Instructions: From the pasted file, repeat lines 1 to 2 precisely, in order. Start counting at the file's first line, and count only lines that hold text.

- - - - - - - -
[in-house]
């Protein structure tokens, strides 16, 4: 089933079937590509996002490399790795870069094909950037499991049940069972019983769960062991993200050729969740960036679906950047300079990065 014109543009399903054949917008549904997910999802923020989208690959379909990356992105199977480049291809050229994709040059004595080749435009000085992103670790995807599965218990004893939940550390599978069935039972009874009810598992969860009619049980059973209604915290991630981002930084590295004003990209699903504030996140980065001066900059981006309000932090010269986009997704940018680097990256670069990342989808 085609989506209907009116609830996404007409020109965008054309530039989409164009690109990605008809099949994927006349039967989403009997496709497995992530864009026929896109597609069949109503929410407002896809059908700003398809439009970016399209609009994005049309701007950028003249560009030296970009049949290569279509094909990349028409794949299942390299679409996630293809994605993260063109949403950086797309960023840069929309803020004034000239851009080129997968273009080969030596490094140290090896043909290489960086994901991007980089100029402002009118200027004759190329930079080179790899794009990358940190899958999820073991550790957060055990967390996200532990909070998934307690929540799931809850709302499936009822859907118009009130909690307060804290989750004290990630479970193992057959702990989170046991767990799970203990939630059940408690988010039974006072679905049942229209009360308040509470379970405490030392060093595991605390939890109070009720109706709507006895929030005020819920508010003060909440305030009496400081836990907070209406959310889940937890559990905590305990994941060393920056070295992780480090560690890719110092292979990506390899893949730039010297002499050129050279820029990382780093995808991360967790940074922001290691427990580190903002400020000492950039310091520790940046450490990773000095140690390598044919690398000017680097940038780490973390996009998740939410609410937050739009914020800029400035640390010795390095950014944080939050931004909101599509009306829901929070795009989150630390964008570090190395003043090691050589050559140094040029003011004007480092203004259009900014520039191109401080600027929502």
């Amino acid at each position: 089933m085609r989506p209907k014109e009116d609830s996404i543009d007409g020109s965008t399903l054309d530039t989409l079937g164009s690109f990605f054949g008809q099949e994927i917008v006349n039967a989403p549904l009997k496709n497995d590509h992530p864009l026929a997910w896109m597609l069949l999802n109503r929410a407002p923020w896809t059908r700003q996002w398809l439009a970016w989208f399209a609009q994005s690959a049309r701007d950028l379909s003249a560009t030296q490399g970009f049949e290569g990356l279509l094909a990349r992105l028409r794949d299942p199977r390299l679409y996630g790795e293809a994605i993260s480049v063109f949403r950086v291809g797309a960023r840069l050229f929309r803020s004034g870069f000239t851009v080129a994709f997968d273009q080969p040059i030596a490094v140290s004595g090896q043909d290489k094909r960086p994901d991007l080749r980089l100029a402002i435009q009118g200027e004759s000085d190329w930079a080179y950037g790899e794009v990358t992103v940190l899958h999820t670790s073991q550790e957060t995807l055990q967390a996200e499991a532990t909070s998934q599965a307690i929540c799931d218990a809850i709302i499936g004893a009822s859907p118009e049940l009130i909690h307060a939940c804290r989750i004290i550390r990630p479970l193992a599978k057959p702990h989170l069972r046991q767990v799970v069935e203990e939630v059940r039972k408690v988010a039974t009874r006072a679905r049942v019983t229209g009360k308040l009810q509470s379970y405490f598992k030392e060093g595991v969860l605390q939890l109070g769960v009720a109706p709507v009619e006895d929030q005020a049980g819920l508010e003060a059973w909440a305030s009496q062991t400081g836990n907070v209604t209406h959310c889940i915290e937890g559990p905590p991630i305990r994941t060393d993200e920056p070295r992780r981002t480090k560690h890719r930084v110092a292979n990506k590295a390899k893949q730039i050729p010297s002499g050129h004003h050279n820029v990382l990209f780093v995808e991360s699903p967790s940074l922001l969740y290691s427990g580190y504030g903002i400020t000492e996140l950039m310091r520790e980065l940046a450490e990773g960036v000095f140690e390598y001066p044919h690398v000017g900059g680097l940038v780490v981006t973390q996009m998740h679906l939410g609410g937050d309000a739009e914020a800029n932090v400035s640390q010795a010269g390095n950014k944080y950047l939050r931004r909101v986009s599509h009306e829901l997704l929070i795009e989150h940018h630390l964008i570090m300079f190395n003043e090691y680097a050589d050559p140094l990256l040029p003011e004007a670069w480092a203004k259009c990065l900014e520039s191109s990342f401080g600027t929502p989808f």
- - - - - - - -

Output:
[in-house]
């Protein structure tokens, strides 16, 4: 089933079937590509996002490399790795870069094909950037499991049940069972019983769960062991993200050729969740960036679906950047300079990065 014109543009399903054949917008549904997910999802923020989208690959379909990356992105199977480049291809050229994709040059004595080749435009000085992103670790995807599965218990004893939940550390599978069935039972009874009810598992969860009619049980059973209604915290991630981002930084590295004003990209699903504030996140980065001066900059981006309000932090010269986009997704940018680097990256670069990342989808 085609989506209907009116609830996404007409020109965008054309530039989409164009690109990605008809099949994927006349039967989403009997496709497995992530864009026929896109597609069949109503929410407002896809059908700003398809439009970016399209609009994005049309701007950028003249560009030296970009049949290569279509094909990349028409794949299942390299679409996630293809994605993260063109949403950086797309960023840069929309803020004034000239851009080129997968273009080969030596490094140290090896043909290489960086994901991007980089100029402002009118200027004759190329930079080179790899794009990358940190899958999820073991550790957060055990967390996200532990909070998934307690929540799931809850709302499936009822859907118009009130909690307060804290989750004290990630479970193992057959702990989170046991767990799970203990939630059940408690988010039974006072679905049942229209009360308040509470379970405490030392060093595991605390939890109070009720109706709507006895929030005020819920508010003060909440305030009496400081836990907070209406959310889940937890559990905590305990994941060393920056070295992780480090560690890719110092292979990506390899893949730039010297002499050129050279820029990382780093995808991360967790940074922001290691427990580190903002400020000492950039310091520790940046450490990773000095140690390598044919690398000017680097940038780490973390996009998740939410609410937050739009914020800029400035640390010795390095950014944080939050931004909101599509009306829901929070795009989150630390964008570090190395003043090691050589050559140094040029003011004007480092203004259009900014520039191109401080600027929502």